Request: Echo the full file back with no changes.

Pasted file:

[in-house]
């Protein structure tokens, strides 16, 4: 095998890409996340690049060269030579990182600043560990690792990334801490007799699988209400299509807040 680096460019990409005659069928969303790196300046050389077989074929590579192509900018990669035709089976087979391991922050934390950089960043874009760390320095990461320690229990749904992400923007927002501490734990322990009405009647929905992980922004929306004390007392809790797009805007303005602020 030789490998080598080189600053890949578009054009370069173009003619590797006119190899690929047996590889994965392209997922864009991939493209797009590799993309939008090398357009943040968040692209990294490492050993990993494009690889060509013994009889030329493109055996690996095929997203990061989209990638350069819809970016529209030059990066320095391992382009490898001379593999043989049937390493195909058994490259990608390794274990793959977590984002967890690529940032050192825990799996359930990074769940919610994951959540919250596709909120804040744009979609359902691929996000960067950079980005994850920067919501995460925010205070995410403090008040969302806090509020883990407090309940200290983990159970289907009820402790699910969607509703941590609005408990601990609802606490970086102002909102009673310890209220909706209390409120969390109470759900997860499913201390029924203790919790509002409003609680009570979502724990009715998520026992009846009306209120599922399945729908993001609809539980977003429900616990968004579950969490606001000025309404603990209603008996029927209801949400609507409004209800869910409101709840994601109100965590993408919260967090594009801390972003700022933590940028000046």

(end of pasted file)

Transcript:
[in-house]
């Protein structure tokens, strides 16, 4: 095998890409996340690049060269030579990182600043560990690792990334801490007799699988209400299509807040 680096460019990409005659069928969303790196300046050389077989074929590579192509900018990669035709089976087979391991922050934390950089960043874009760390320095990461320690229990749904992400923007927002501490734990322990009405009647929905992980922004929306004390007392809790797009805007303005602020 030789490998080598080189600053890949578009054009370069173009003619590797006119190899690929047996590889994965392209997922864009991939493209797009590799993309939008090398357009943040968040692209990294490492050993990993494009690889060509013994009889030329493109055996690996095929997203990061989209990638350069819809970016529209030059990066320095391992382009490898001379593999043989049937390493195909058994490259990608390794274990793959977590984002967890690529940032050192825990799996359930990074769940919610994951959540919250596709909120804040744009979609359902691929996000960067950079980005994850920067919501995460925010205070995410403090008040969302806090509020883990407090309940200290983990159970289907009820402790699910969607509703941590609005408990601990609802606490970086102002909102009673310890209220909706209390409120969390109470759900997860499913201390029924203790919790509002409003609680009570979502724990009715998520026992009846009306209120599922399945729908993001609809539980977003429900616990968004579950969490606001000025309404603990209603008996029927209801949400609507409004209800869910409101709840994601109100965590993408919260967090594009801390972003700022933590940028000046």